What other voices can I remember?  That of my first grade teacher, Miss Blume, and most of my other elementary school teachers.  Strangely, I don’t remember what my kindergarten and third grade teachers sounded like, although I can see their faces even now.  But I can remember the voices of the rest of them, from middle school through high school, and maybe even more so those of my instructors at Ohio State University.

I can still hear many voices from our first church, including those of our pastor from when I was in 4th grade through 7th grade, and another gentleman with a deep gravely voice who used to read a story each year at our Easter sunrise service.  And there one guy in the choir who I never heard actually sing:  whenever he was given a solo, he would speak it, with an understated voice and very effective timing.

The great sportscasters of my youth – Ray Scott, Vin Scully, Curt Gowdy, Lindsey Nelson.  I remember exactly how they sounded, but what I wouldn’t give to hear them live once more.

When my sons were infants, those tiny voices imprinted themselves in my cerebral cortex forever.  It’s amazing how much power those voices had over me and my wife!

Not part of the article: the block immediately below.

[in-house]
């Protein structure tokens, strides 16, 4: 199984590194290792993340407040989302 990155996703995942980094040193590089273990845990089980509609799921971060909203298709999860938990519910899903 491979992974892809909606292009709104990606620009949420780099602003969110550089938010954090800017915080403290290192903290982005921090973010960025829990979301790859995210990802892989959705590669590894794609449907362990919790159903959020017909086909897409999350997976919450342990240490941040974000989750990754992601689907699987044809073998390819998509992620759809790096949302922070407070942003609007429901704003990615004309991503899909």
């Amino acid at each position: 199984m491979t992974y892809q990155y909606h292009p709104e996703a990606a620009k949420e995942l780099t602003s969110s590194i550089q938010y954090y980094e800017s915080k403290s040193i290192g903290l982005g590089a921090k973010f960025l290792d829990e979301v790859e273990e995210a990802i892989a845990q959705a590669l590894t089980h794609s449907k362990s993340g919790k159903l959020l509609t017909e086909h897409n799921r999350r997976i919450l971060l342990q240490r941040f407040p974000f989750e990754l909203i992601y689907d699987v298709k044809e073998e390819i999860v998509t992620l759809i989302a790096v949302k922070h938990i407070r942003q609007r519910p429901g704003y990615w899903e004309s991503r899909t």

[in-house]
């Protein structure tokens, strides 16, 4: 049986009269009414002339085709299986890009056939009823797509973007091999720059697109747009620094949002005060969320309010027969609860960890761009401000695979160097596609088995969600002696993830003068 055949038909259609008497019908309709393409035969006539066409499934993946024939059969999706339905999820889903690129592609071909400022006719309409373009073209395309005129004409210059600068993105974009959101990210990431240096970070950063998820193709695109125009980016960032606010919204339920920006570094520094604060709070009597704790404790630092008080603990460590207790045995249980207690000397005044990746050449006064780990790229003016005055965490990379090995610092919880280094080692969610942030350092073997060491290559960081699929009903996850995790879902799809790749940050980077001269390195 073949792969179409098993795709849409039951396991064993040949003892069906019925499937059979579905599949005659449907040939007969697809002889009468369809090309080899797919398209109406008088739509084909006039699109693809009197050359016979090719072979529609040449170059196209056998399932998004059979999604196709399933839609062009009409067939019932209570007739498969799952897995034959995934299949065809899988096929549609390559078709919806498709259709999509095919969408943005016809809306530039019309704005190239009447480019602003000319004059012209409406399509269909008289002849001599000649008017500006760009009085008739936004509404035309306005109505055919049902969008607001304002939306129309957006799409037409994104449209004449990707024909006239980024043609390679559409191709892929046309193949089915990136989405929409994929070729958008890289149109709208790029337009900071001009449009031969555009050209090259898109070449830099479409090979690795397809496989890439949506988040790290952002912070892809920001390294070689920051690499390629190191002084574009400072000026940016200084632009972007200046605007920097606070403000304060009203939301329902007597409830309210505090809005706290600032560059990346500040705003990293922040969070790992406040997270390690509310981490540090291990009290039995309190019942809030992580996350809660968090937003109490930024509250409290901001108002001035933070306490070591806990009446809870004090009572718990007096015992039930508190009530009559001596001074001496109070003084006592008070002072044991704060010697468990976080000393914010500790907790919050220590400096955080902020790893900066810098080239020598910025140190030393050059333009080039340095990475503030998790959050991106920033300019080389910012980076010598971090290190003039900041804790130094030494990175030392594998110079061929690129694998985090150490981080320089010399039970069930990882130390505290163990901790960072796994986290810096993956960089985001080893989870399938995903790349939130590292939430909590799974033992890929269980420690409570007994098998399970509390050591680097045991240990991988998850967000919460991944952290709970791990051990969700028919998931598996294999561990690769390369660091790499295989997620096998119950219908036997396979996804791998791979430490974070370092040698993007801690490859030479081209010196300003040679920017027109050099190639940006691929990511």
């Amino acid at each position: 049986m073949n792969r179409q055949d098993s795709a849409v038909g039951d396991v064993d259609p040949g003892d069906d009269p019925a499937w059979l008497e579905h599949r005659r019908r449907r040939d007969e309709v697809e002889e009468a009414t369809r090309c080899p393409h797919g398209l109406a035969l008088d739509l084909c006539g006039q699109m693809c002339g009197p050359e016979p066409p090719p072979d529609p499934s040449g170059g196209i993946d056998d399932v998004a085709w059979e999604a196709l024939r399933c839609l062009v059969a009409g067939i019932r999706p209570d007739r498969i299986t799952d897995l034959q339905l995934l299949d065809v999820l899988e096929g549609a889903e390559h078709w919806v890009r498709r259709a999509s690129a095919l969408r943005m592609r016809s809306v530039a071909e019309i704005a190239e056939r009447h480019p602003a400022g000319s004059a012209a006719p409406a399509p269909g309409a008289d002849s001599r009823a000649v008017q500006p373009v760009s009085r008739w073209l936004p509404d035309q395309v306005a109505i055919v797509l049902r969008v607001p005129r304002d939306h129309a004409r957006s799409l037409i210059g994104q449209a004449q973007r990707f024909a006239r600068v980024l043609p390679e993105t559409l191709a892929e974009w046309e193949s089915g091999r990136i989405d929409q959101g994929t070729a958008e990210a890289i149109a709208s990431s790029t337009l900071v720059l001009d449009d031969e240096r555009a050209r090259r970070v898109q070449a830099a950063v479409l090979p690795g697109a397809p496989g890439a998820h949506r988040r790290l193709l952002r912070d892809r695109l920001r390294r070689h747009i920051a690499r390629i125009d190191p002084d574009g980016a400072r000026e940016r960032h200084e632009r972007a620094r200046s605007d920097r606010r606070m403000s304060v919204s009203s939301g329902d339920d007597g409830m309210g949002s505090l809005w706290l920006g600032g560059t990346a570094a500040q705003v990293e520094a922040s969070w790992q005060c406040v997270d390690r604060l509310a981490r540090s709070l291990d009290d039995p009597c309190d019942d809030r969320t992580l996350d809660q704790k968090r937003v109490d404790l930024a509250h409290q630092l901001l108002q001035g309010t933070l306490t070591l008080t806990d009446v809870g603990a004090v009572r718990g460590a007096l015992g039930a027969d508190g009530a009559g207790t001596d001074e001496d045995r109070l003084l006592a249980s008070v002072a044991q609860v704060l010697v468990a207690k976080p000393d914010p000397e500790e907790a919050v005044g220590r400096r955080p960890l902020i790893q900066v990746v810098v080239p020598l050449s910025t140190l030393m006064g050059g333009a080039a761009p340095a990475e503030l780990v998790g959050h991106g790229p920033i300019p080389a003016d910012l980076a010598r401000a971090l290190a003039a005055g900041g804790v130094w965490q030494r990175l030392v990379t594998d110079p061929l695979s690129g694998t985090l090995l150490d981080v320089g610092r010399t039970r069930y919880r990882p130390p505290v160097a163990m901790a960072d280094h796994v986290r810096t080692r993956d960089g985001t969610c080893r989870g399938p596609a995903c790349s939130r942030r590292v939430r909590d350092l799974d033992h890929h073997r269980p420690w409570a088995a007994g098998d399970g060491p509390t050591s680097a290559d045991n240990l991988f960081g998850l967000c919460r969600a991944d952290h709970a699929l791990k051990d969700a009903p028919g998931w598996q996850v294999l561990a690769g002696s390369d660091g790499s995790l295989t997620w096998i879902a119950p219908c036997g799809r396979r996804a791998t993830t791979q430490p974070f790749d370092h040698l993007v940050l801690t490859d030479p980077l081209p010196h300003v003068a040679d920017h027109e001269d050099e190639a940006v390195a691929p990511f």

At the 2016 Midwest Voiceover Conference in Columbus OH, I was honored to speak one-on-one with Rodney Saulsberry, Joe Cipriano, and J. Michael Collins.  It was one thing to hear how they sounded over Skype or on Youtube, but to hear them in person?  Talking to me personally?  Save that to the hard drive, and make a back-up copy, brain.

Is my voice memorable?  I’m not sure.  Maybe it’s unforgettable, although that could be a good thing or a bad thing!  I do know that people I have come up to me at games where I’m the public-address announcer, and tell me they didn’t know I was there, but when they heard the loudspeaker, they knew it had to be me.  And I’ve had the reverse happen, with folks coming up to me at the shopping mall after hearing me in conversation with a store clerk, and say they recognized my voice from a football or basketball game.

That’s a sobering thought, when you think about it.  The question we all have to ask ourselves is, when folks remember how we sound, is it because we were giving it our best effort and content?

What about you, the reader?  How many voices can you personally remember from your past?  What are some of the more memorable voices you can recall?  If you’d like to share, please click on Leave A Reply in the upper right to post a comment.  (NOTE:  please, no spam or advertising messages, those will be deleted with extreme prejudice)